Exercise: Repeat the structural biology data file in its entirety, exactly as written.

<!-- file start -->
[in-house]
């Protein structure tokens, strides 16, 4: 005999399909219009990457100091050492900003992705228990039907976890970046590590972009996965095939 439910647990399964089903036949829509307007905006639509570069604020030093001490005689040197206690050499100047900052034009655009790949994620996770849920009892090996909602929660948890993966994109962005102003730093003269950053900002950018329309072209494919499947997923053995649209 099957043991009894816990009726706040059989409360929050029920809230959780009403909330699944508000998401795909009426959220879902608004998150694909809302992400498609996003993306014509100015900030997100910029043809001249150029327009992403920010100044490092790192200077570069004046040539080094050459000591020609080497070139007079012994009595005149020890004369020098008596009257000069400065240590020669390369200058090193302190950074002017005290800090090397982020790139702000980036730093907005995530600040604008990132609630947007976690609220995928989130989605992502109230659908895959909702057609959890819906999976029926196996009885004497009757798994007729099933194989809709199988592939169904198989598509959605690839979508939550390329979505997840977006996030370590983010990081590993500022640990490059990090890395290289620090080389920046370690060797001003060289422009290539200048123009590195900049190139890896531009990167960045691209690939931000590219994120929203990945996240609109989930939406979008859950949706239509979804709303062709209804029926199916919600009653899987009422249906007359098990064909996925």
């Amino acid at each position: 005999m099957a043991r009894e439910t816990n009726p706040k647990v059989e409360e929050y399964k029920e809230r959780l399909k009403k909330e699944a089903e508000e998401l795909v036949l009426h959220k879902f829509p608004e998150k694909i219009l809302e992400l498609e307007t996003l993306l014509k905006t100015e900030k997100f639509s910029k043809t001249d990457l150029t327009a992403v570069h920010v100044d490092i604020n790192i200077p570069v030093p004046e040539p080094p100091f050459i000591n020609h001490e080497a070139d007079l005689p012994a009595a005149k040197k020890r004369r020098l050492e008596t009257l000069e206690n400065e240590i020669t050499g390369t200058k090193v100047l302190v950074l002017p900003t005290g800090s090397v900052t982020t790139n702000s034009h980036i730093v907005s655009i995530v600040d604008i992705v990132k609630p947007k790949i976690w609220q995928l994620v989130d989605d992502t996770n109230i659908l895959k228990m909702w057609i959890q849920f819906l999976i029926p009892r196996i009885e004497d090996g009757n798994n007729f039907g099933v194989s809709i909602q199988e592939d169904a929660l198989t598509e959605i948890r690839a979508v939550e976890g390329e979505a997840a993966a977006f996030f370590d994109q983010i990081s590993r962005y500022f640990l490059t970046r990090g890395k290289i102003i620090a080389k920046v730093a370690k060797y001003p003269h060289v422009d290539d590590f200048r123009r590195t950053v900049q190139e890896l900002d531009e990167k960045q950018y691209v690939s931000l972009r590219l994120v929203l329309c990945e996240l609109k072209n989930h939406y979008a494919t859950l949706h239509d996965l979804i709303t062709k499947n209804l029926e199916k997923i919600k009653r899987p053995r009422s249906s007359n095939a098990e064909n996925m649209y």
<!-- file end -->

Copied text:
[in-house]
């Protein structure tokens, strides 16, 4: 005999399909219009990457100091050492900003992705228990039907976890970046590590972009996965095939 439910647990399964089903036949829509307007905006639509570069604020030093001490005689040197206690050499100047900052034009655009790949994620996770849920009892090996909602929660948890993966994109962005102003730093003269950053900002950018329309072209494919499947997923053995649209 099957043991009894816990009726706040059989409360929050029920809230959780009403909330699944508000998401795909009426959220879902608004998150694909809302992400498609996003993306014509100015900030997100910029043809001249150029327009992403920010100044490092790192200077570069004046040539080094050459000591020609080497070139007079012994009595005149020890004369020098008596009257000069400065240590020669390369200058090193302190950074002017005290800090090397982020790139702000980036730093907005995530600040604008990132609630947007976690609220995928989130989605992502109230659908895959909702057609959890819906999976029926196996009885004497009757798994007729099933194989809709199988592939169904198989598509959605690839979508939550390329979505997840977006996030370590983010990081590993500022640990490059990090890395290289620090080389920046370690060797001003060289422009290539200048123009590195900049190139890896531009990167960045691209690939931000590219994120929203990945996240609109989930939406979008859950949706239509979804709303062709209804029926199916919600009653899987009422249906007359098990064909996925």
């Amino acid at each position: 005999m099957a043991r009894e439910t816990n009726p706040k647990v059989e409360e929050y399964k029920e809230r959780l399909k009403k909330e699944a089903e508000e998401l795909v036949l009426h959220k879902f829509p608004e998150k694909i219009l809302e992400l498609e307007t996003l993306l014509k905006t100015e900030k997100f639509s910029k043809t001249d990457l150029t327009a992403v570069h920010v100044d490092i604020n790192i200077p570069v030093p004046e040539p080094p100091f050459i000591n020609h001490e080497a070139d007079l005689p012994a009595a005149k040197k020890r004369r020098l050492e008596t009257l000069e206690n400065e240590i020669t050499g390369t200058k090193v100047l302190v950074l002017p900003t005290g800090s090397v900052t982020t790139n702000s034009h980036i730093v907005s655009i995530v600040d604008i992705v990132k609630p947007k790949i976690w609220q995928l994620v989130d989605d992502t996770n109230i659908l895959k228990m909702w057609i959890q849920f819906l999976i029926p009892r196996i009885e004497d090996g009757n798994n007729f039907g099933v194989s809709i909602q199988e592939d169904a929660l198989t598509e959605i948890r690839a979508v939550e976890g390329e979505a997840a993966a977006f996030f370590d994109q983010i990081s590993r962005y500022f640990l490059t970046r990090g890395k290289i102003i620090a080389k920046v730093a370690k060797y001003p003269h060289v422009d290539d590590f200048r123009r590195t950053v900049q190139e890896l900002d531009e990167k960045q950018y691209v690939s931000l972009r590219l994120v929203l329309c990945e996240l609109k072209n989930h939406y979008a494919t859950l949706h239509d996965l979804i709303t062709k499947n209804l029926e199916k997923i919600k009653r899987p053995r009422s249906s007359n095939a098990e064909n996925m649209y």